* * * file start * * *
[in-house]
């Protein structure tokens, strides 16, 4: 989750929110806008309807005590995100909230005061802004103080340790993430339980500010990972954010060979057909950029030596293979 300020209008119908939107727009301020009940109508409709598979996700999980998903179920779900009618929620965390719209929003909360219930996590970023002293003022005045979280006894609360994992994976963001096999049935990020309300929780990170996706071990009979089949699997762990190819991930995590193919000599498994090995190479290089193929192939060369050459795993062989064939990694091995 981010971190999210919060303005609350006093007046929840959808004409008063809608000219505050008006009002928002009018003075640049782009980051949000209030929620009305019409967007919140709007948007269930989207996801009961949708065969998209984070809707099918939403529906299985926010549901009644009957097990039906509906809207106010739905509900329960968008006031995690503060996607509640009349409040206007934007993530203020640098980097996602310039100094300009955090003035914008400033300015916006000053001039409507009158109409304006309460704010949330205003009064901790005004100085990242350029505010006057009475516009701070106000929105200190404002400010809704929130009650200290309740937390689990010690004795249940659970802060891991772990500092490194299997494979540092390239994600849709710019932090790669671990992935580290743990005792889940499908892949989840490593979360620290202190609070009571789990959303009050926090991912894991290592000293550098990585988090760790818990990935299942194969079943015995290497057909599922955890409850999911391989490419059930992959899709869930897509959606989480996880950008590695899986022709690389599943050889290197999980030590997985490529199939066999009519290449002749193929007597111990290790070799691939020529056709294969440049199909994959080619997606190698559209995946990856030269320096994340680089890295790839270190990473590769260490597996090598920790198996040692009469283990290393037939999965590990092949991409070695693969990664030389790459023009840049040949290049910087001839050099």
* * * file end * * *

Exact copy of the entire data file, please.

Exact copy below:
[in-house]
């Protein structure tokens, strides 16, 4: 989750929110806008309807005590995100909230005061802004103080340790993430339980500010990972954010060979057909950029030596293979 300020209008119908939107727009301020009940109508409709598979996700999980998903179920779900009618929620965390719209929003909360219930996590970023002293003022005045979280006894609360994992994976963001096999049935990020309300929780990170996706071990009979089949699997762990190819991930995590193919000599498994090995190479290089193929192939060369050459795993062989064939990694091995 981010971190999210919060303005609350006093007046929840959808004409008063809608000219505050008006009002928002009018003075640049782009980051949000209030929620009305019409967007919140709007948007269930989207996801009961949708065969998209984070809707099918939403529906299985926010549901009644009957097990039906509906809207106010739905509900329960968008006031995690503060996607509640009349409040206007934007993530203020640098980097996602310039100094300009955090003035914008400033300015916006000053001039409507009158109409304006309460704010949330205003009064901790005004100085990242350029505010006057009475516009701070106000929105200190404002400010809704929130009650200290309740937390689990010690004795249940659970802060891991772990500092490194299997494979540092390239994600849709710019932090790669671990992935580290743990005792889940499908892949989840490593979360620290202190609070009571789990959303009050926090991912894991290592000293550098990585988090760790818990990935299942194969079943015995290497057909599922955890409850999911391989490419059930992959899709869930897509959606989480996880950008590695899986022709690389599943050889290197999980030590997985490529199939066999009519290449002749193929007597111990290790070799691939020529056709294969440049199909994959080619997606190698559209995946990856030269320096994340680089890295790839270190990473590769260490597996090598920790198996040692009469283990290393037939999965590990092949991409070695693969990664030389790459023009840049040949290049910087001839050099």